Adjustment disorders are states of subjective distress and emotional disturbance, usually interfering with social functioning and performance, arising in the period of adaptation to a significant life change or a stressful life event. The stressor may have affected the integrity of an individual's social network (bereavement, separation experiences) or the wider system of social supports and values (migration, refugee status), or represented a major developmental transition or crisis (going to school, becoming a parent, failure to attain a cherished personal goal, retirement). Individual predisposition or vulnerability plays an important role in the risk of occurrence and the shaping of the manifestations of adjustment disorders, but it is nevertheless assumed that the condition would not have arisen without the stressor. The manifestations vary and include depressed mood, anxiety or worry (or mixture of these), a feeling of inability to cope, plan ahead, or continue in the present situation, as well as some degree of disability in the performance of daily routine. Conduct disorders may be an associated feature, particularly in adolescents. The predominant feature may be a brief or prolonged depressive reaction, or a disturbance of other emotions and conduct.
The development of emotional or behavioral symptoms in response to an identifiable stressor(s) occurring within 3 months of the onset of the stressor(s).
These symptoms or behaviors are clinically significant, as evidenced by one or both of the following:
Marked distress that is out of proportion to the severity or intensity of the stressor, taking into account the external context and the cultural factors that might influence symptom severity and presentation.
Significant impairment in social, occupational, or other important areas of functioning.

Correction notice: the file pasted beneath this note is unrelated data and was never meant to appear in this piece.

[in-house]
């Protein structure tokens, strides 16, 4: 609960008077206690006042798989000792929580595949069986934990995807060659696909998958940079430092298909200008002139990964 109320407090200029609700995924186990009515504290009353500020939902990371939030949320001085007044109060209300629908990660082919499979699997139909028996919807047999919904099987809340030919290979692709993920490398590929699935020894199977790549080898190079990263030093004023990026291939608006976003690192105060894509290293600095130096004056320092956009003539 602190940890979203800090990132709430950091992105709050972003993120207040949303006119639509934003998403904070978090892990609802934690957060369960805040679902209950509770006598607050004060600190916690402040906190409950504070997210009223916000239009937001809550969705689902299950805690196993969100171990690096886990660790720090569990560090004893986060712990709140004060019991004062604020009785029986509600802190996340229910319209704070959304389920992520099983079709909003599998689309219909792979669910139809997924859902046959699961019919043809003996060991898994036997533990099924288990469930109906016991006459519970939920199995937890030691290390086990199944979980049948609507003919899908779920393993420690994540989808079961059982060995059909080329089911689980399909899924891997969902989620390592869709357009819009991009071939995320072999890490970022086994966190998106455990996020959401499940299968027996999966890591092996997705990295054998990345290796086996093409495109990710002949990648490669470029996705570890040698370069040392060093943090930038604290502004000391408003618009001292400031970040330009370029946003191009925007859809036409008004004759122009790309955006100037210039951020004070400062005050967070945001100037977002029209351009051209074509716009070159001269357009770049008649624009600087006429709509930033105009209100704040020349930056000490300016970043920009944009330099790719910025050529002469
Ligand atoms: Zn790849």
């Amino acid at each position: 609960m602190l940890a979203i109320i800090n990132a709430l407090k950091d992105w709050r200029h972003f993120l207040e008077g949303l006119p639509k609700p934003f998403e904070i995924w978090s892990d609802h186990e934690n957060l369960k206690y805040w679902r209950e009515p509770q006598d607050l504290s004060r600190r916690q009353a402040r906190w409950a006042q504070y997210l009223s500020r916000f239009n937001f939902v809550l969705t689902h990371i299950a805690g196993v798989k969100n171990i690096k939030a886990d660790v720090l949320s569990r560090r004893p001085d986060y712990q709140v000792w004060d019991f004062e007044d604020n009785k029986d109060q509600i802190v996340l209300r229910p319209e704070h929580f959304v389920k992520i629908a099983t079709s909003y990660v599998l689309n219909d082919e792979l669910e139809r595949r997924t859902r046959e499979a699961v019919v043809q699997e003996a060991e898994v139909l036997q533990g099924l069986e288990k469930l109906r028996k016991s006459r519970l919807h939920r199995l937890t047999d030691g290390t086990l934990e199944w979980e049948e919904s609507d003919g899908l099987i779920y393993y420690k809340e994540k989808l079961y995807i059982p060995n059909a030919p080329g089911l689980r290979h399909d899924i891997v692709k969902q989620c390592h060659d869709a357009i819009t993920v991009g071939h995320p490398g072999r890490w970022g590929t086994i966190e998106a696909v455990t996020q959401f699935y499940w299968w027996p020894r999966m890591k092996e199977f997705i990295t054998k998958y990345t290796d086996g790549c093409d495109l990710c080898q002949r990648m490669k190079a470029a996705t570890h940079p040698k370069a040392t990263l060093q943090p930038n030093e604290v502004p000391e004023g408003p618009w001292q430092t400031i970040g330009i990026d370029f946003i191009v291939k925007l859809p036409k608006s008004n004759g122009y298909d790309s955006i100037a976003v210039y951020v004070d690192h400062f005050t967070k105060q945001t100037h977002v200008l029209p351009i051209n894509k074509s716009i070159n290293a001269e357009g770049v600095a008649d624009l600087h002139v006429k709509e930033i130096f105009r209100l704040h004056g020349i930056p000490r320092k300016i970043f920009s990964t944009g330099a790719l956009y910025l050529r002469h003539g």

The stress-related disturbance does not meet the criteria for another mental disorder and is not merely an exacerbation of a preexisting mental disorder.
The symptoms do not represent normal bereavement.
Once the stressor or its consequences have terminated, the symptoms do not persist for more than an additional 6 months.
This is a very common disorder, but there is little research on the effectiveness of its treatment. Treatment consists mainly of brief psychotherapy. Pharmacotherapy is limited to the symptomatic management of anxiety or insomnia.
Vitamins, dietary supplements, and antidepressant medication are all ineffective for this disorder.
Which Behavioral Dimensions Are Involved?
The ancient Greek civilization lasted for 1,300 years (8th century BC to 6th century AD). The ancient Greek philosophers taught that the 5 pillars of their civilization were: wisdom, courage, helping others, self-control, and justice. Psychiatry named the opposite of each of these 5 ancient themes as being a major dimension of psychopathology (i.e., irrationality, negative emotion, detachment, disinhibition, and antagonism). (Psychology named these same factors the "Big 5 dimensions of personality": "intellect", "neuroticism", "extraversion", "conscientiousness", and "agreeableness")
Adjustment Disorder: Negative Emotion
Wisdom vs Irrationality:N/A Courage vs Negative Emotion:
Depressed mood, anxiety or worry (or mixture of these), a feeling of inability to cope, plan ahead, or continue in the present situation
Helping Others vs Detachment:
Self-Control vs Disinhibition:N/A Justice vs Antagonism:
Conduct disorders may occur, particularly in adolescents
Adjustment Disorder: Epidemiology, Diagnosis and Treatment "Treatments consist mainly of brief interventions, while pharmacotherapy is limited to the symptomatic management of anxiety or insomnia. There are no robust studies demonstrating benefits from antidepressants. However, the number of studies of either type of intervention is very limited."